Interview: Emma Barnes

Emma Barnes is a Yorkshire-based author, whose new book Wolfie has recently been published. Featuring illustrations by Emma Chichester Clark of Blue Kangaroo fame, it follows the adventures of a little girl whose best friend is …a WOLF. Emma’s previous books How (Not) to Make Bad Children Good and  Jessica Haggerthwaite: Witch Dispatcher are also illustrated by Emma Chichester Clark.

I’m sure you must get asked a lot about where you get your ideas from, but what inspired you to write Wolfie?

I wanted to write something mysterious, with deep woods and snow.  Something that was contemporary in setting, like my other children’s books, but which harked back to children’s books I loved growing up, like The Midnight Folk or The Dark is Rising, with a bit of a fairy tale element.  So this book was inspired by a certain “feel” almost.

And I did have a pet dog as a child.  Nobody ever thought he was a wolf – although once a child did think he was a sheep!

 

Wolfie contains magical elements (not least the talking wolf!) Is this something you’d like to explore further in your books?

The magic is a new thing for me – it crept into my last book, How (Not) To Make Bad Children Good, which has a grumpy Guardian Agent character, and is present even more so in Wolfie, where Lucie meets a whole pack of magical wolves!  It may be partly because my daughter loves that mixture of magic and everyday.  But also, I’m very aware of how supervised and constrained children’s lives are now.  With a magical canine companion, a modern child can still have adventures.

I understand that Wolfie will be launched on Oct 19th at Waterstones in Leeds. What will the event involve? Do you have any other upcoming book-related events in the run-up to Christmas?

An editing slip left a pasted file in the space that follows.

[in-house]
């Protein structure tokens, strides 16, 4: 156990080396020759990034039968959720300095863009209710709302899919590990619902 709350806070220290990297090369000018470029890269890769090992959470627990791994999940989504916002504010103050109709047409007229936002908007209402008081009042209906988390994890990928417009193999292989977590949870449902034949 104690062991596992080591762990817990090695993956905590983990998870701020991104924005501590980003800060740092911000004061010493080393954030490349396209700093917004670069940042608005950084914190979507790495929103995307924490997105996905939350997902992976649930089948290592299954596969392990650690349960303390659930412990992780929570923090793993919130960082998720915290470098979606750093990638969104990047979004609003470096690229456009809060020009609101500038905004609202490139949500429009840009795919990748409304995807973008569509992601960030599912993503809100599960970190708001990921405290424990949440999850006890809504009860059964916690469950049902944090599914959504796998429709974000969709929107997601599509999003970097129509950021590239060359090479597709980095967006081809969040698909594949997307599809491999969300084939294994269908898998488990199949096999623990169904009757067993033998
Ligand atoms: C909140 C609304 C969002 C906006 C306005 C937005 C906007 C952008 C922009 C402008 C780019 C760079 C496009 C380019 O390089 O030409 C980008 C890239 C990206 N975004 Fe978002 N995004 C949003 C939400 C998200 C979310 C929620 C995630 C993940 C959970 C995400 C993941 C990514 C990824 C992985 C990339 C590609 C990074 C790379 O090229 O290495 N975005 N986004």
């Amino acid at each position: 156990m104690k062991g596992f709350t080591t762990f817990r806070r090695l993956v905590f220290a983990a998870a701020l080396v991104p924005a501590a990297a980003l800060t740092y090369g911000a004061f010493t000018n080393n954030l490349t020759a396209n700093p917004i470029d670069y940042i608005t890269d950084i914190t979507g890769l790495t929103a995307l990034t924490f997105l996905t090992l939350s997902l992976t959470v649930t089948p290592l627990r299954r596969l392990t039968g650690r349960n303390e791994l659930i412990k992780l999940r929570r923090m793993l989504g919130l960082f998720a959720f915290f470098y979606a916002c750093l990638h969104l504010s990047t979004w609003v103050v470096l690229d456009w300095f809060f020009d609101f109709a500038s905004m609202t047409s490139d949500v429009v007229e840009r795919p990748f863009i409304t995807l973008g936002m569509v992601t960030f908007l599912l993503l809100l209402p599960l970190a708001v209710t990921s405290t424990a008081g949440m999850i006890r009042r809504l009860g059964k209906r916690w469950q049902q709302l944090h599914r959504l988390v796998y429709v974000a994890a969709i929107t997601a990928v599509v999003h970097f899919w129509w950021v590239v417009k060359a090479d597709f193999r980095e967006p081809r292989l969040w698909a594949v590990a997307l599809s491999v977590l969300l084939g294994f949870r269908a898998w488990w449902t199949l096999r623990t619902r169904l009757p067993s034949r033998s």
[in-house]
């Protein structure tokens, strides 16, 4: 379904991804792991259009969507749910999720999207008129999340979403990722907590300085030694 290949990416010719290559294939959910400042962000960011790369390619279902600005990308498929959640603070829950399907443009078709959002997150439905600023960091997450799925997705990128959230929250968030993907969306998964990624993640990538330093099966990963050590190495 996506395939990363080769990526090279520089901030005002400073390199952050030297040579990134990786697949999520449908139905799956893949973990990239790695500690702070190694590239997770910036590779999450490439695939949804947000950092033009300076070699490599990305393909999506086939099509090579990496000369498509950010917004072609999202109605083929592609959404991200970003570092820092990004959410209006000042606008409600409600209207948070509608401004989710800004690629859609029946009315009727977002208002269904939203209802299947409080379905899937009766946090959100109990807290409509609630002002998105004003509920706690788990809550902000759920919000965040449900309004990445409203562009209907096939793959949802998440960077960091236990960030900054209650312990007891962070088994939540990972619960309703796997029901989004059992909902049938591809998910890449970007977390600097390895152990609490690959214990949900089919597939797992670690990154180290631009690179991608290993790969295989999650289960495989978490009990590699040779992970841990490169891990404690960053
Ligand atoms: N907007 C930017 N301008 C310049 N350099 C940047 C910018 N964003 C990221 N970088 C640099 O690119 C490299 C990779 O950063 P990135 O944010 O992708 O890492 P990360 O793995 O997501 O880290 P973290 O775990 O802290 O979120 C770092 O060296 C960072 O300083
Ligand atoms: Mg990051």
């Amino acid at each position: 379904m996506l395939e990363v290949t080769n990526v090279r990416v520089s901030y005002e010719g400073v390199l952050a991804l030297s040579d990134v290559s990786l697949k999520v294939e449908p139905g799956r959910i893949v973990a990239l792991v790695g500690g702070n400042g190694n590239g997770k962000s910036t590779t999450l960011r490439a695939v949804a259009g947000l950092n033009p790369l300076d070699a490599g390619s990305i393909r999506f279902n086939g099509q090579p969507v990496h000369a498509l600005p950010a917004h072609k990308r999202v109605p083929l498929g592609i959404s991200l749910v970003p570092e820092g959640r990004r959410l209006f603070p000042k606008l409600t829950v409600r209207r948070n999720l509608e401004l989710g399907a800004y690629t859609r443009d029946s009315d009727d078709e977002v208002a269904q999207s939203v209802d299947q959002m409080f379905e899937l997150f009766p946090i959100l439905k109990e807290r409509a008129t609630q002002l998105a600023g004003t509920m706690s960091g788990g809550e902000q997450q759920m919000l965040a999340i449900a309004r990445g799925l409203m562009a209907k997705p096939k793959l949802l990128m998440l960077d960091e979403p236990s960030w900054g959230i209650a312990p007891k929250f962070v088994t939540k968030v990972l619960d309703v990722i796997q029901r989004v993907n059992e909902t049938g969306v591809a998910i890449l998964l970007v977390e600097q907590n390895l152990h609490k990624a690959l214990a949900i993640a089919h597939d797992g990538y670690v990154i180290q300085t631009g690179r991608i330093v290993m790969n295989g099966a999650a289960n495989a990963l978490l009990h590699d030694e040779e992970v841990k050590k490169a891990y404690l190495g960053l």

Wolf-themed cakes and nibbles, a quiz about wolves, lots of activities for children, a chance to meet the author (me!) and have your book signed.  And a wolf of course!  (You don’t believe me, do you?  Wait and see.)  It’s a free event, and should be lots of fun – come along.

Other events include the Beverley Festival on Saturday 13th October – come and meet me in the children’s library.

2012 has been a busy year for you, with the publication of Wolfie and your first event at Edinburgh International Book Festival. What has been your own highlight of the year?

Edinburgh – I grew up there, and have been in the audience at the Book Festival so many times, listening to favourite authors, like Antony Buckeridge and Diana Wynne Jones.  So that felt a bit of a dream come true.  And they have lovely cake in the Authors’ yurt!

Readers may be aware of a website you’re involved with, called ‘An Awfully Big Blog Adventure’. Could you tell us a little about the site and your involvement with it?

It’s a blog that is shared by a group of children’s writers who take turns to post.  I guess we are  too lazy to blog each day!  And it’s more interesting to have lots of voices and discussions – a bit of a community.  ABBA has everything from fierce diatribes against library cuts, to meditative pieces on landscape and inspiration, to discussions about pet hedgehogs…

Do you have a favourite place to write? Or a set routine to get you in the frame of mind for writing? (I believe Roald Dahl would sharpen 6 identical pencils each day before he started writing. )

I try and write while my daughter is at school.  My dog, Rocky, imposes a routine.  He reckons two hour blocks sat at a laptop is enough for anyone.  Then it must be walk or play time.

Do you have a favourite place where you like to go, to escape from everyday life?

Roundhay Park, Leeds – in fact, it is the setting for part of Wolfie.  I don’t identify it in the book but one reader has already spotted it.  Despite being in a city, it has two lakes, woods, a ravine, a gorge…

What has been the most bizarre or funniest thing a child has said at one of your events?

One child said to me, “You wrote my favourite book in the whole world!” Naturally I was very pleased, and asked which book that was.  She replied, “Malory Towers!”  I had to explain that I was not Enid Blyton.  I’ve also been surprised by the number of children who claim to like eating dog food, like one of my child characters.

For more information about Emma’s upcoming events, please click on the links:
Wolfie book launch at Waterstones Leeds on Friday 19th October at 6.30pm.
Emma at Beverley Literature Festival on Saturday 13th October.

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